• L.M. Sacasas at The Frailest Thing argues that silence on social networks is often not an option, that membership might compel one to speak. I wonder: That was not my experience with E-mail lists.
  • Joe. My. God. notes that social network Gab, favoured by the alt-right, disclaims any responsibility for giving the synagogue shooter in Pittsburgh a platform.
  • JSTOR Daily notes the massive, unprecedented, and environmentally disruptive growth of great mats of sargassum seaweed in the Caribbean.
  • Language Hat notes the poster’s problems grappling with Dosteyevsky’s complex novel The Devils, a messy novel product of messy times.
  • Language Log notes the use of pinyin on Wikipedia to annotate Chinese words.
  • Marginal Revolution links to a paper noting that data mining is not all-powerful if one is only mining noise.
  • Starts With A Bang’s Ethan Siegel notes that, finally, we are making enough antimatter to be able to figure out whether antimatter is governed by gravity or antigravity.
  • At the Volokh Conspiracy, Ilya Somin talks about how he was threatened on Facebook by mail bomber Cesar Sayoc.
  • Window on Eurasia notes the 1947 deportation of more than a hundred thousand Ukrainians from the west of their country to Siberia and Kazakhstan.
  • Arnold Zwicky ruminates about late October holidays and their food, Hallowe’en not being the only one.

[BLOG] Some Wednesday links

  • blogTO lists some of the most dangerous bus routes on the TTC, at least from the perspective of criminal activities.
  • The Broadside Blog lauds the very tangibility of vinyl.
  • Centauri Dreams considers SETI search strategies.
  • Crooked Timber looks at the politics of hair in slavery societies.
  • D-Brief considers LISA, the space-based gravitational wave observatory.
  • The Dragon’s Gaze notes a Chinese proposal to launch a Hubble-like telescope into orbit.
  • The LRB Blog examines the fragile economy built by refugee entrepreneurs in Greece.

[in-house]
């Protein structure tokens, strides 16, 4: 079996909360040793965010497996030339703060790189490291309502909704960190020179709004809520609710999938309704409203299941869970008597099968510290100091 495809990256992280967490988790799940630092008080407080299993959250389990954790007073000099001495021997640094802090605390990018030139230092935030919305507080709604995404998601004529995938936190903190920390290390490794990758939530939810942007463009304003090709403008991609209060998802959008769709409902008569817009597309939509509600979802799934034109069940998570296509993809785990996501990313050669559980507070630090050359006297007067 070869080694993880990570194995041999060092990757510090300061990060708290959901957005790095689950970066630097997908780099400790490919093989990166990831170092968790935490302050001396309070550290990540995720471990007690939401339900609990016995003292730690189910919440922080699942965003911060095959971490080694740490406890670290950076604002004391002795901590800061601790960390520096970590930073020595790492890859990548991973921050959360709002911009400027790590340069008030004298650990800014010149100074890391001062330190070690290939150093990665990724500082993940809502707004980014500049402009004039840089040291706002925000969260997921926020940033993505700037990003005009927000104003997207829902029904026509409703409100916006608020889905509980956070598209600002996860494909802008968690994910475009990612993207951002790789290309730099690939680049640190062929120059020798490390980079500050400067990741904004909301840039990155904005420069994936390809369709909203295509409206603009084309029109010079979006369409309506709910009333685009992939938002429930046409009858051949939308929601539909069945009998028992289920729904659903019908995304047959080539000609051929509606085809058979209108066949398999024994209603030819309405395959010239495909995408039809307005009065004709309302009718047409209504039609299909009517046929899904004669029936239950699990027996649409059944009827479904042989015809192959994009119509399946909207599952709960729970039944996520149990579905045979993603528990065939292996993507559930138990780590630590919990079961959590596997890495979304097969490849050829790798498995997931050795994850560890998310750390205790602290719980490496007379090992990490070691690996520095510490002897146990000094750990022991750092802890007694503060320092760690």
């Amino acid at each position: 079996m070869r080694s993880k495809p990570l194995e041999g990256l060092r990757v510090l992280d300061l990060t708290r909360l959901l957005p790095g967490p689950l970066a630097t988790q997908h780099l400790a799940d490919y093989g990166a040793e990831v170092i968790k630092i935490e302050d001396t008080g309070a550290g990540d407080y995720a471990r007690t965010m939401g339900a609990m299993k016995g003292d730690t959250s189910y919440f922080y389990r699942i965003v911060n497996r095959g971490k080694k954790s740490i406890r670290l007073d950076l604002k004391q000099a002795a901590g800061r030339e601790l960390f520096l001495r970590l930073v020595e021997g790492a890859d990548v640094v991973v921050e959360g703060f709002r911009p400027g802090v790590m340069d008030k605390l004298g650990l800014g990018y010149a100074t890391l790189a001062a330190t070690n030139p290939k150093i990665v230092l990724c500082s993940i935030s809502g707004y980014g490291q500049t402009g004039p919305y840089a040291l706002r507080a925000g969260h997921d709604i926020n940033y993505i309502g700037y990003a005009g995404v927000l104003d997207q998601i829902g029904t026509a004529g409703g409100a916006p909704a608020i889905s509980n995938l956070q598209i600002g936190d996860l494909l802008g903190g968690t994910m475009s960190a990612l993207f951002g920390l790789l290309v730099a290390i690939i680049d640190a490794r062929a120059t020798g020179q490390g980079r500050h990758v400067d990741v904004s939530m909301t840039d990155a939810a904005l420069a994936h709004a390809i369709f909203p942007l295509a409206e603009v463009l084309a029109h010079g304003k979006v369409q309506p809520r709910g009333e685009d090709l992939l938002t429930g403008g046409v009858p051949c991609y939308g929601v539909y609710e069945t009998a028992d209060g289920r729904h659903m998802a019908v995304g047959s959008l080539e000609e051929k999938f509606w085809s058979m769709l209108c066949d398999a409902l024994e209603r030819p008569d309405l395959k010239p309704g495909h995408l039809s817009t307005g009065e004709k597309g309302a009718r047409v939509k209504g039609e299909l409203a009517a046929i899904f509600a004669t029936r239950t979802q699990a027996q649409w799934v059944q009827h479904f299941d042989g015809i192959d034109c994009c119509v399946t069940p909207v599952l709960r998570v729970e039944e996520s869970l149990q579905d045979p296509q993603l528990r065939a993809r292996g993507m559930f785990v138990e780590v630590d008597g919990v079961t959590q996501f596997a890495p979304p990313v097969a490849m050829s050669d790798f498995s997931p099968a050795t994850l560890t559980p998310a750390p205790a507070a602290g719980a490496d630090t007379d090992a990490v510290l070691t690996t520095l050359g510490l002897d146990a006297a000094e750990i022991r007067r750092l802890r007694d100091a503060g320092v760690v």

• Marginal Revolution notes the predominance of women in technical education in Sweden.
  • The Power and the Money’s Noel Maurer can’t understand the insanely self-destructive fiscal policies of West Virginia, cutting necessary state spending while subsidizing big business.
  • Spacing Toronto’s John Lorinc is skeptical of the idea that progress will be made on regional transit given the massive confusion.

[LINK] “Gravitational waves detected for 1st time, ‘opens a brand new window on the universe'”

CBC continues to react to yesterday’s announcement of the detection of gravitational waves. What will the gravitational observatories of the near future discover, I wonder?

Gravitational waves, ripples in space-time predicted by Einstein’s general theory of relativity 100 years ago, have finally been detected.

“Ladies and gentlemen, we have detected gravitational waves. We did it,” announced Dave Reitze, executive director of the U.S.-based Laser Interferometer Gravitational-Wave Observatory (LIGO) at a news conference Thursday morning.

Scientists said gravitational waves open a door for a new way to observe the universe and gain knowledge about enigmatic objects like black holes and neutron stars. By studying gravitational waves they also hope to gain insight into the nature of the very early universe, which has remained mysterious.

“I think we’re opening a window on the universe,” Reitze said.